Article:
I Actually Do These Things To Reduce Food Expenses

By |2018-11-17T02:30:42+00:00November 2nd, 2018|All Posts, Financial Health, Thriving While Out-of-Work|0 Comments

Today when I opened the refrigerator to find something for lunch, I was a bit underwhelmed at my options…..the beef stew had been in there too long, and needed to be thrown away. My wife and I had eaten the pizza last night for dinner. The grapes? Kind of squishy, but not inedible.

The old Mike would have thrown away the grapes, they were just not something I wanted to EAT. The new Mike? The one that keeps reading articles and talking to people about reducing spending while out of work? The new Mike decided to make them into a smoothie!

As I write this, I’ve been out of work around 50 weeks. Hard to believe really. In the last year, I’ve done the following to save money:

Waste Less Food.

Every day, the US wastes nearly a pound of food PER PERSON. That’s a staggering amount of food. Ever since I read that article, and now that I’m out of regular work, I’ve been working on wasting less food. I:

  • Store fruits and vegetables correctly. My wife was a personal chef, so we have a pretty good idea what to do, but this helps when I am not sure what to do.
  • Check my refrigerator every day for lunch, to make sure I eat any leftovers (oops, didn’t do so well on the beef stew).
  • Take way more to go boxes at restaurants than I used to. Even a handful of potatoes can be combined with eggs the next morning for breakfast.
  • Work on not buying so many unusual ingredients. This is another huge source of waste in the US….those of us that like to cook new things often buy ingredients we don’t know what to do with after that first recipe. I do two things here:
    • I buy smaller amounts. Sure, the per unit price is higher, but the total cost is lower and I don’t throw away as much/any.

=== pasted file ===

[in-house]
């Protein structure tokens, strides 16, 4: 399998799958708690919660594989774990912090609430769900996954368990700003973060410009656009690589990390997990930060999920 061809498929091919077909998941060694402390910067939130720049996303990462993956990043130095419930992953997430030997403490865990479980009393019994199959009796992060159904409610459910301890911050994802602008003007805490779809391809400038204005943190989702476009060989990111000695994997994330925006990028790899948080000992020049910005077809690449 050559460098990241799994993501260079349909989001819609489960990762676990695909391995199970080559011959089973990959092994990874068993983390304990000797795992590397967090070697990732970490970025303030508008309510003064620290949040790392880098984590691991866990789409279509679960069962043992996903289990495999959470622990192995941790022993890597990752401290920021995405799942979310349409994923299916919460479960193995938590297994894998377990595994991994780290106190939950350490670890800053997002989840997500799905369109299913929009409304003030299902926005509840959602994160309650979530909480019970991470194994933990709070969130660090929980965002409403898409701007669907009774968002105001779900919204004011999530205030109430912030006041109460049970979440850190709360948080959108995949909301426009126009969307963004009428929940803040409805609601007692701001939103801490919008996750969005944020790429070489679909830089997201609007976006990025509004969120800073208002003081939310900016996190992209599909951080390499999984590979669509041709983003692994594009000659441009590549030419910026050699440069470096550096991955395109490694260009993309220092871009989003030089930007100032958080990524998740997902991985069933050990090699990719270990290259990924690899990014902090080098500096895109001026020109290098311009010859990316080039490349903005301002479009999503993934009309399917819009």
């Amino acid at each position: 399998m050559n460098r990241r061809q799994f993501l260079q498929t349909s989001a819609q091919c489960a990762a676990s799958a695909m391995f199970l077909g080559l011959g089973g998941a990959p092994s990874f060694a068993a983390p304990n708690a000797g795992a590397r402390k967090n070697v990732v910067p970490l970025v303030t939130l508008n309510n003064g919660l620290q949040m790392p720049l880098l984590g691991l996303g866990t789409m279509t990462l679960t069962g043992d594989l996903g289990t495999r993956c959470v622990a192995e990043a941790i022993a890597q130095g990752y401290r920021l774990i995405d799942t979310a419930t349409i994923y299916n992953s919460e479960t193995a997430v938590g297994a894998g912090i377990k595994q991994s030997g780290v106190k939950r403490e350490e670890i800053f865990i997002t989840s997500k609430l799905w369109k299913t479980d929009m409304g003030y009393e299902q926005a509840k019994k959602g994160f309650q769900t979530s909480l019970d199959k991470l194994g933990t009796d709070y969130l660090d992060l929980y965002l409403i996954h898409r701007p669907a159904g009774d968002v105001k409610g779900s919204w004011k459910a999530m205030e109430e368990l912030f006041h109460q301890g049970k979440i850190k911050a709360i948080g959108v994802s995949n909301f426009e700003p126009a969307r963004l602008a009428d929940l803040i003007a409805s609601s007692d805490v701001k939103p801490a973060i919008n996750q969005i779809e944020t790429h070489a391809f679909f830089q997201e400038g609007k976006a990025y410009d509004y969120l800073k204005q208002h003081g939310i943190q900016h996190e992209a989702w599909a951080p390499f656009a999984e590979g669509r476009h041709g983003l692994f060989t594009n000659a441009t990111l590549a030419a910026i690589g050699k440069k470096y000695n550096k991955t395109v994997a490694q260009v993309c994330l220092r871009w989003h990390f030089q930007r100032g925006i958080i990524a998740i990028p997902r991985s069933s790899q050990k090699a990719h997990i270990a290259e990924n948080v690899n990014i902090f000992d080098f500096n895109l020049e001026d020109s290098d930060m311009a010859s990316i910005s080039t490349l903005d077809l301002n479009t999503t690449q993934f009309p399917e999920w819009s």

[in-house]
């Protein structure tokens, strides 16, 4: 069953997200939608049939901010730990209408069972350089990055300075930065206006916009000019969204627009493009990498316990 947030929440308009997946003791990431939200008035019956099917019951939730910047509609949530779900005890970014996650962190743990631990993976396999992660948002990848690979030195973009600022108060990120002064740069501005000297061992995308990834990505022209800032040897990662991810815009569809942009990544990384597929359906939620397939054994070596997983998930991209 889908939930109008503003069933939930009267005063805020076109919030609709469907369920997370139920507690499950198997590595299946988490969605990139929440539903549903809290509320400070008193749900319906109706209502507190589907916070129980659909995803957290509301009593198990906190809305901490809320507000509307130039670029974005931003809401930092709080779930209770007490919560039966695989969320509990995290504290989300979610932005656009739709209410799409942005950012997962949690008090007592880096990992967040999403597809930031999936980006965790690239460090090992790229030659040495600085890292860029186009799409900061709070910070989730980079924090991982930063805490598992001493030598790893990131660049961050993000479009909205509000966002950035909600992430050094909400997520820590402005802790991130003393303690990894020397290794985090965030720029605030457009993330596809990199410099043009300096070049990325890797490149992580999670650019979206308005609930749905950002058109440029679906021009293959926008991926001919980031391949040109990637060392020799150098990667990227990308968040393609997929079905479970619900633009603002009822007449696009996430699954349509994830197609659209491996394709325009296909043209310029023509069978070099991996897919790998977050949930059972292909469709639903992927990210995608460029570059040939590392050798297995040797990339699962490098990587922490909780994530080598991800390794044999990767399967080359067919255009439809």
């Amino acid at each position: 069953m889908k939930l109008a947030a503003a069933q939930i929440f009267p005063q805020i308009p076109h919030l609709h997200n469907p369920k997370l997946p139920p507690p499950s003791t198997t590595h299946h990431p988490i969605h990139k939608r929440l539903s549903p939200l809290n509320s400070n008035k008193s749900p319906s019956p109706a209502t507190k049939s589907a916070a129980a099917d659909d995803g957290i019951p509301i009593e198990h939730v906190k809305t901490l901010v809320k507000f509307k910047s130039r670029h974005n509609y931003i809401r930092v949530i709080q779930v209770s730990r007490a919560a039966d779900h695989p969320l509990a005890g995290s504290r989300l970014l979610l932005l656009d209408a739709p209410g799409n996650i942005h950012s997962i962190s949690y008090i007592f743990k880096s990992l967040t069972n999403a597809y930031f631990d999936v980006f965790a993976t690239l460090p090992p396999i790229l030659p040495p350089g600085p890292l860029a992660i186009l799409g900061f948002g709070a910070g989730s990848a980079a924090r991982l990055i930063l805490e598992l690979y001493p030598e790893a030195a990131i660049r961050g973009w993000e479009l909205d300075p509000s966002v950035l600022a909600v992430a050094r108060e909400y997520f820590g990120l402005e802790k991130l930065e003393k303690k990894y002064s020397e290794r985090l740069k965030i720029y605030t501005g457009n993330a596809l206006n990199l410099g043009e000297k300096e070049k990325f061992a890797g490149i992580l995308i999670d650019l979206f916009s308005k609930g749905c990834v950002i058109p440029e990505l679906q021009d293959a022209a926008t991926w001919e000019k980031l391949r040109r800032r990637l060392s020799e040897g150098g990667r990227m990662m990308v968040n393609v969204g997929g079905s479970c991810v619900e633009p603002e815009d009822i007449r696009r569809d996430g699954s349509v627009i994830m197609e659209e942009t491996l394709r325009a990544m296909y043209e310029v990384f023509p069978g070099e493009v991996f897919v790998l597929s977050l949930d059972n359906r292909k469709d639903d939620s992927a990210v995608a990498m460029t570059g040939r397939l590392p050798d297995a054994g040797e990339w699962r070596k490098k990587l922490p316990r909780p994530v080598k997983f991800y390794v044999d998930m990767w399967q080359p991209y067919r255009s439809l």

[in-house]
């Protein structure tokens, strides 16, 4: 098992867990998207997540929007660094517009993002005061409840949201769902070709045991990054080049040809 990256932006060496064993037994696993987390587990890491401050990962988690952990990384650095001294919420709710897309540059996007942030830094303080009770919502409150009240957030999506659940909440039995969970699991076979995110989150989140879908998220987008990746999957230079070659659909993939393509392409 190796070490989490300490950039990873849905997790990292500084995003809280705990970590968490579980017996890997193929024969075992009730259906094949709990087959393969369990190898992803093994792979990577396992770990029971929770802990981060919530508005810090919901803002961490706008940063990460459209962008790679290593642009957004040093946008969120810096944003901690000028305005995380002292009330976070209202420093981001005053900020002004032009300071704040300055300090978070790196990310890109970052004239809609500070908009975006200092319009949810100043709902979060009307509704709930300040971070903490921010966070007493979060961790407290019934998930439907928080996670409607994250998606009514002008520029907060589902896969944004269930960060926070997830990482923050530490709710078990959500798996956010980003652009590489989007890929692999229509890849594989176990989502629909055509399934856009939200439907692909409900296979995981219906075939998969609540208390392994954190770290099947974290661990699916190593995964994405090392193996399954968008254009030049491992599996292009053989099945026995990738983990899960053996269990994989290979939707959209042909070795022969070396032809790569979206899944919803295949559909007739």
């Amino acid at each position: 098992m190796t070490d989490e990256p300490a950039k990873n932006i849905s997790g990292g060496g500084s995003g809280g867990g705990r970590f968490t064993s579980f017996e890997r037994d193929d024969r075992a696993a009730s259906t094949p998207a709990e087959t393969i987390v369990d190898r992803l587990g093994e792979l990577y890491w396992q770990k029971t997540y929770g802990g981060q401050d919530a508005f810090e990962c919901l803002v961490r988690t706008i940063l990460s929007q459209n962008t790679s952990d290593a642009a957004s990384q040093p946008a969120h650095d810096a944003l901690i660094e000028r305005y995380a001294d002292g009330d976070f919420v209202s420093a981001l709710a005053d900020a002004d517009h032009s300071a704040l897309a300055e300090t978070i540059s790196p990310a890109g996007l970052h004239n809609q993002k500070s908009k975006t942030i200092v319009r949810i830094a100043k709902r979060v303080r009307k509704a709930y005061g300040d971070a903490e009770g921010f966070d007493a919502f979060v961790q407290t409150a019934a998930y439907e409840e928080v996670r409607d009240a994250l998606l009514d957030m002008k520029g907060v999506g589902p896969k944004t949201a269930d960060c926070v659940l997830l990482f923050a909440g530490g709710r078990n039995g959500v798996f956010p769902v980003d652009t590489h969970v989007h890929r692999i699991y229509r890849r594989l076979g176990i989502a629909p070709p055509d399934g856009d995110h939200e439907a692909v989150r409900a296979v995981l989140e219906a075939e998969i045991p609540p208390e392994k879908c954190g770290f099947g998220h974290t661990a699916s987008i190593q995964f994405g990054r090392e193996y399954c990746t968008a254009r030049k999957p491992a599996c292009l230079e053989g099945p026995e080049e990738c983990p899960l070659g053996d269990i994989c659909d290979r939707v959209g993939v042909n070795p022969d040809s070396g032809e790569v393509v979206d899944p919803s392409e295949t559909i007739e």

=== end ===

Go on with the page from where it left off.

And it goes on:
• I try to find recipes for these ingredients….this is less successful for me than the previous bullet, frankly.
  • Freeze the odds and ends from vegetables and use them to make stock, or add them to soups and stews. Again, this is more a practice than a perfection for me, but it definitely has reduced my waste.
  • Use older fruits in smoothies.

Use Less (or Different) Food

I do like to cook. One of the secrets to healthy living, and to spending less money, is to eat just a bit less food. Now, I’m not suggesting dieting, nor am I offering this advice to anyone with an eating disorder. But, most people in the US eat more than they need to. Here are some things I’ve done in the last 50 weeks….

  • I’ve cut back on meat. I’m not suggesting anyone stop eating meat. But, when a soup or stew recipe calls for a pound, I add 3/4 of a pound instead. Then I supplement that with more vegetables. This has the added benefit, to me, of reducing my carbon footprint. Might not be an issue for you, but I like that a lot.
  • Beans and other sources of protein can be great substitutes for meat. Plus, they are cheaper. I especially like a well made veggie burger.
  • When I first got laid off, I went on a creativity binge. One of the things I did was make this Magic Mineral Broth. The recipes in the Cancer Fighting Kitchen taste great, and are good for you. Cheaper and better than store bought.